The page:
The overriding goal in this situation is to communicate in a way that causes the admissions committee to believe that you have the qualities to get through a PhD program, and that you will be someone who is easy and pleasurable to work with. It is therefore important to communicate in a way that gives cues as to your fortitude and drive to get through the program, and shows that you are calm and able to deal with conflict in a mature manner. Anything you say that detracts from this could be detrimental to your application.
Do I need to mention/elaborate on the reasons that made me drop out? If so, what is the best way to express them without hurting my chance of getting an admission?
This is certainly a thorny situation. You will certainly need to give some explanation of why you did not succeed in your previous attempt at a PhD program. However, unless there is some simple, clear, and objective evidence of misconduct by your previous supervisor (e.g., a disciplinary outcome against him by the university for his treatment of you), it is not a good idea to go into specifics, or make statements claiming psychological abuse. The problem with doing this is that the committee will have no simple way of confirming that your claim of abuse is accurate, and it will therefore naturally give rise to the alternative possibility that you are just extremely sensitive, and perceive psychological abuse in ordinary supervisory activity. I am not suggesting this is the case, but just bear in mind that the committee will not have any way of confirming your assertions, so they might consider this to raise a risk for them.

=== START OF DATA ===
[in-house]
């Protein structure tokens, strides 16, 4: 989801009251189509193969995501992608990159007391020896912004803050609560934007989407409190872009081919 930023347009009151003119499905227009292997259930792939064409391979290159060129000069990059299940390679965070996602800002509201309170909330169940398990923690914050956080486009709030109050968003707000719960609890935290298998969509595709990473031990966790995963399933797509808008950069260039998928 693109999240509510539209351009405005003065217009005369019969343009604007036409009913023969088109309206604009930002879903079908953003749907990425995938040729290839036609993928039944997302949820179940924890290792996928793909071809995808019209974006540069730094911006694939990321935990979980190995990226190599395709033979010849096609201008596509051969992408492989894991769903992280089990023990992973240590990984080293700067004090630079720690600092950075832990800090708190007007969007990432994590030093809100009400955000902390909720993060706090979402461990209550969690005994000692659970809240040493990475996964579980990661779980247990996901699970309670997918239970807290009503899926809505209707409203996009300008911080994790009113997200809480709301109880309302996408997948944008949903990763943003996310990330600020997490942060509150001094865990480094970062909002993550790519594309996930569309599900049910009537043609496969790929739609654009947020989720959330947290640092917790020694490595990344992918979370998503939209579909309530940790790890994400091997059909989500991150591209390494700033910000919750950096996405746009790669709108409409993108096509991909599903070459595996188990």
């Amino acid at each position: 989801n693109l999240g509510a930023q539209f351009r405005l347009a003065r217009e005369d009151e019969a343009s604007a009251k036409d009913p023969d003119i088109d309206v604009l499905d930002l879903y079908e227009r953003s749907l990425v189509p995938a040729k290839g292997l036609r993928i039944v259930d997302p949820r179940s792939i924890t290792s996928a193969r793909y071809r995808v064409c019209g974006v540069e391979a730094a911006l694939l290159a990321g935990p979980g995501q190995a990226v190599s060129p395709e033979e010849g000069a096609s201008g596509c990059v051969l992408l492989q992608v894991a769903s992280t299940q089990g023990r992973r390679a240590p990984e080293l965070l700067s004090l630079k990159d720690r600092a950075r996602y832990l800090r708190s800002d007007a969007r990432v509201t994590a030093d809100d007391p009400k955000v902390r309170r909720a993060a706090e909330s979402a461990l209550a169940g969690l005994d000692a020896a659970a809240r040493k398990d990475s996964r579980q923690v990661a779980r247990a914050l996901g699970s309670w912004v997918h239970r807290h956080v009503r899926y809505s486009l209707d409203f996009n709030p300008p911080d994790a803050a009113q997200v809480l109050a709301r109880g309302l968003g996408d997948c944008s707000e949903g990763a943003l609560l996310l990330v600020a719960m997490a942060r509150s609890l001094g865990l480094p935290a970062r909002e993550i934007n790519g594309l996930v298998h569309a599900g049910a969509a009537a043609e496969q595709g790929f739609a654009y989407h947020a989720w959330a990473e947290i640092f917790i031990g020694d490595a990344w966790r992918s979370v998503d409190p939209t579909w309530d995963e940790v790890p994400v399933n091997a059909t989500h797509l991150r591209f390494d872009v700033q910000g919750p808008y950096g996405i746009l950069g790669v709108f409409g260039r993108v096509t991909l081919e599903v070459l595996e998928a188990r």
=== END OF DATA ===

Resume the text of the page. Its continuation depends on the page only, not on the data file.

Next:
In this kind of situation, assuming there is no simple, clear, and objective evidence of misconduct by your previous supervisor that you can cite, I recommend that you include a short statement to the effect that your relationship with your previous supervisor was "not a good fit", and this hindered your progress. The committee is likely to "read between the lines" and understand that there was some problem between you and your previous supervisor, so by understating the problem (e.g., saying it was "not a good fit" without blaming anyone), you signal that you are a person who can roll with the punches.
If you get an interview for a prospective PhD candidature, be prepared to field follow-up questions about this issue. I would recommend preparing some verbal answers that take the same understated tone, but also be prepared to give full disclosure in a calm and measured way if pressed on the issue. If this comes up, you again want to communicate that there was a good reason for your previous failure to complete, but you have the fortitude to talk about it in a calm and non-accusatory manner.